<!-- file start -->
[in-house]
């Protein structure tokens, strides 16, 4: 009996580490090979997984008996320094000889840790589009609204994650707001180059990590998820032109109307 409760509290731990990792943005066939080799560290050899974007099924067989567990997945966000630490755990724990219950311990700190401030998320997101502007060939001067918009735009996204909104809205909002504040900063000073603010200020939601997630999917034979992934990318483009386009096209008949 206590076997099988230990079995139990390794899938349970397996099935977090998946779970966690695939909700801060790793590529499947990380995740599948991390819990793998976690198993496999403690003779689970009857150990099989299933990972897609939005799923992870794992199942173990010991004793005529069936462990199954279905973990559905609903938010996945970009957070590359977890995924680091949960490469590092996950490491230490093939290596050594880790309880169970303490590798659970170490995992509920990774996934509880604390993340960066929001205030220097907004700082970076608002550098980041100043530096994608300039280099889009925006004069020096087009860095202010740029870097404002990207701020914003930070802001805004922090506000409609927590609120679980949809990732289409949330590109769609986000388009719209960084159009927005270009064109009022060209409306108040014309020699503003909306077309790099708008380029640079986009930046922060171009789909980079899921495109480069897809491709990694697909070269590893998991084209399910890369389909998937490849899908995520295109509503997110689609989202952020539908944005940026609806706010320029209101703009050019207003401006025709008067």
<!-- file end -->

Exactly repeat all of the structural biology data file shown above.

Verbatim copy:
[in-house]
């Protein structure tokens, strides 16, 4: 009996580490090979997984008996320094000889840790589009609204994650707001180059990590998820032109109307 409760509290731990990792943005066939080799560290050899974007099924067989567990997945966000630490755990724990219950311990700190401030998320997101502007060939001067918009735009996204909104809205909002504040900063000073603010200020939601997630999917034979992934990318483009386009096209008949 206590076997099988230990079995139990390794899938349970397996099935977090998946779970966690695939909700801060790793590529499947990380995740599948991390819990793998976690198993496999403690003779689970009857150990099989299933990972897609939005799923992870794992199942173990010991004793005529069936462990199954279905973990559905609903938010996945970009957070590359977890995924680091949960490469590092996950490491230490093939290596050594880790309880169970303490590798659970170490995992509920990774996934509880604390993340960066929001205030220097907004700082970076608002550098980041100043530096994608300039280099889009925006004069020096087009860095202010740029870097404002990207701020914003930070802001805004922090506000409609927590609120679980949809990732289409949330590109769609986000388009719209960084159009927005270009064109009022060209409306108040014309020699503003909306077309790099708008380029640079986009930046922060171009789909980079899921495109480069897809491709990694697909070269590893998991084209399910890369389909998937490849899908995520295109509503997110689609989202952020539908944005940026609806706010320029209101703009050019207003401006025709008067």